Mombasa. Just the word brings such memories to mind, as I’ve been coming to this city for 11 years now. Mombasa, Kenya – a city of contrasts: dust, dirt, poverty, wealth, loud music, the historic old town, horrible and smelly slums, malls, and humidity. Mombasa, I am sure, has great hotels, but right now, I am in one of the not-so-great ones. It is safe and clean, so I am not complaining. I am merely explaining the situation here: loud music fills my ears as well as the call to prayer from some nearby mosque. The fan above my head moves slowly, unable to penetrate the mosquito net above my bed which means tonight is going to be a hot, humid sleep. Unfortunately, that same mosquito net is also thick enough to stop light, so I am reading sitting straight up on an unforgivingly hard chair. The bathroom is attached to the room and one glance confirms that when I shower in the morning, the entire room will be wet, as the shower head is practically above the toilet (not quite, but just off) and the sink, with no curtain to stop water from soaking everything. It takes three flushes of the toilet to make paper go down, but since there is no garbage can in sight, I can’t do anything else with the paper.

13 security checks. Thirteen!! The Nigerians take their security seriously for people boarding planes, but not so seriously that a single person actually goes through my bags. Thirteen different people confirm that I am who my passport says I am. They actually say, “Weaver Tanya – is that you?” and I refrain from laughing as I confirm that indeed, I am Weaver Tanya. If I had a fake passport, I sure wouldn’t take this moment to reveal it!

I face a crowd of 250+ K-5th grade children at the American International School of Abuja and explain how they, through a run/walk they take a part of, have helped children by giving them livestock, school supplies, and medicine.  I can’t help but smile when I see their little faces showing excitement and wonder and I can almost see them planning how they’d do more during their next walk/run.  To finish the celebration, the children’s choir dances and sings “Living Your Dream”, inciting clapping and dancing from the crowd as we watch on. Super cool!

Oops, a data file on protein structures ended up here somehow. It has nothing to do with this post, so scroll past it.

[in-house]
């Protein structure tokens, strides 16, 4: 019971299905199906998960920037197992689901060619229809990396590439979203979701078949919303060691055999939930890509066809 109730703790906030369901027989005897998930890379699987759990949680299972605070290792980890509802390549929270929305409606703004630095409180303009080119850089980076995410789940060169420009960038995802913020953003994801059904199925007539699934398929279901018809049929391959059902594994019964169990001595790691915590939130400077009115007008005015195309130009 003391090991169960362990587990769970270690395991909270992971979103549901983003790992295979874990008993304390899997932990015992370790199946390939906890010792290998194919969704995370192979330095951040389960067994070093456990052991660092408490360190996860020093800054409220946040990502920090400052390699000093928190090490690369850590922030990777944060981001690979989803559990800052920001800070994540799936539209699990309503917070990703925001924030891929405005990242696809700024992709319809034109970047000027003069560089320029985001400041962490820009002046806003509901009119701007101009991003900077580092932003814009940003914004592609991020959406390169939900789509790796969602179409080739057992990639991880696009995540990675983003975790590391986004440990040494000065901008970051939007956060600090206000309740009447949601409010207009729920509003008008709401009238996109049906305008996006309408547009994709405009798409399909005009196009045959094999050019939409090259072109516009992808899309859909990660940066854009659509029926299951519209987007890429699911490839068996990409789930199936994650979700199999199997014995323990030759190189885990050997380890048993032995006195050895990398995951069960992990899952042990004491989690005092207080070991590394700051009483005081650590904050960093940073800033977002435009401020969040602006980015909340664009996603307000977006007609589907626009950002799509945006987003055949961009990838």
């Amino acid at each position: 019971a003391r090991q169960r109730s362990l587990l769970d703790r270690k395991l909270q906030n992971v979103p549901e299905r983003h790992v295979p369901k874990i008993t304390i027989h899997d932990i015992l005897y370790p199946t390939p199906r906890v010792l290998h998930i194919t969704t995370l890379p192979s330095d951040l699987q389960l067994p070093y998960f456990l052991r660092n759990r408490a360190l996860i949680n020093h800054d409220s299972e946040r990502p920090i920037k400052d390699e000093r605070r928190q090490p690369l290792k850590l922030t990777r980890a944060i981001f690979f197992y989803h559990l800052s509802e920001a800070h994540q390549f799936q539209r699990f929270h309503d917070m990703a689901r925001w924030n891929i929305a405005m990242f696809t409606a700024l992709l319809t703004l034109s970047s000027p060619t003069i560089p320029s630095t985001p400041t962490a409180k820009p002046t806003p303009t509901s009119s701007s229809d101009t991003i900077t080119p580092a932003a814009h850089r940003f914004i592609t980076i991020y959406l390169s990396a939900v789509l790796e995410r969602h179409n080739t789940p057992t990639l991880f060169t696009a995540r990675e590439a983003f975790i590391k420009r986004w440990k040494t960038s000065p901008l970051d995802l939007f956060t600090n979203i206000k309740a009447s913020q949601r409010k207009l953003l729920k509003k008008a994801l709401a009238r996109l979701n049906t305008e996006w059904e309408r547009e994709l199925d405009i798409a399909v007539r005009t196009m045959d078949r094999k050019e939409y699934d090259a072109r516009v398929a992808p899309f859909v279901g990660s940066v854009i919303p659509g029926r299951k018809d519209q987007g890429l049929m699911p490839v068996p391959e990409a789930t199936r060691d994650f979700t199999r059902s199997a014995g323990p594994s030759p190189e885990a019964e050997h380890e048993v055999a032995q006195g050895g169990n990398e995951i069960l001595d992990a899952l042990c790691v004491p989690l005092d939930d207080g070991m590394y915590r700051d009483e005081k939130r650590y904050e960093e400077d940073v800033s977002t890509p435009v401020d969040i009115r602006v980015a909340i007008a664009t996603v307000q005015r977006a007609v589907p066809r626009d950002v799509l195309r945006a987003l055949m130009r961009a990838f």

10 hours is a long time to kill, especially when you killed 9 hours only 1.5 hours ago.  But that is exactly what I am doing – reading, walking, reading, walking, stretching, eating, reading, walking. I knew Heathrow Airport rather well from my visits to Africa and now, I know it EXTREMELY well.  I know where every bathroom is located and I know which food I prefer.  I know which areas are always crowded and which have extra seats for nomads like myself.  I park my body and backpack in a quiet area and finish another book.  I watch people and am amazed by the variety, the colors, the textures, the expressions, the joys, the sorrows, the angst, the happiness, the hugs, the pushes, the smiles, and the excitements.

Bazillion hours later, as 9:30pm approaches, my gate is on the board and I start making my way to another terminal in search of my flight to Abuja.  Abuja…a city I’ve never visited, but which has ties to AFCA for 5 years now. Abuja is where the American International School of Abuja is located and it is where I am headed, to say thank you to the children of that school for supporting AFCA’s work. 

The train ride to Philadelphia is uneventful. I read and think and think some more.  I let my mind go blank and I breathe deeply.  Before the ride, we ate breakfast with my parents and celebrated Juju’s birthday a little early.  It was beautiful to see her light up when she received all the books she’d been wanting and I as I sit on the train, I imagine her reading to Aiden about the Land of Fang.  I can see his eyes gleaming, listening and asking questions from time to time, absorbing all she reads to him.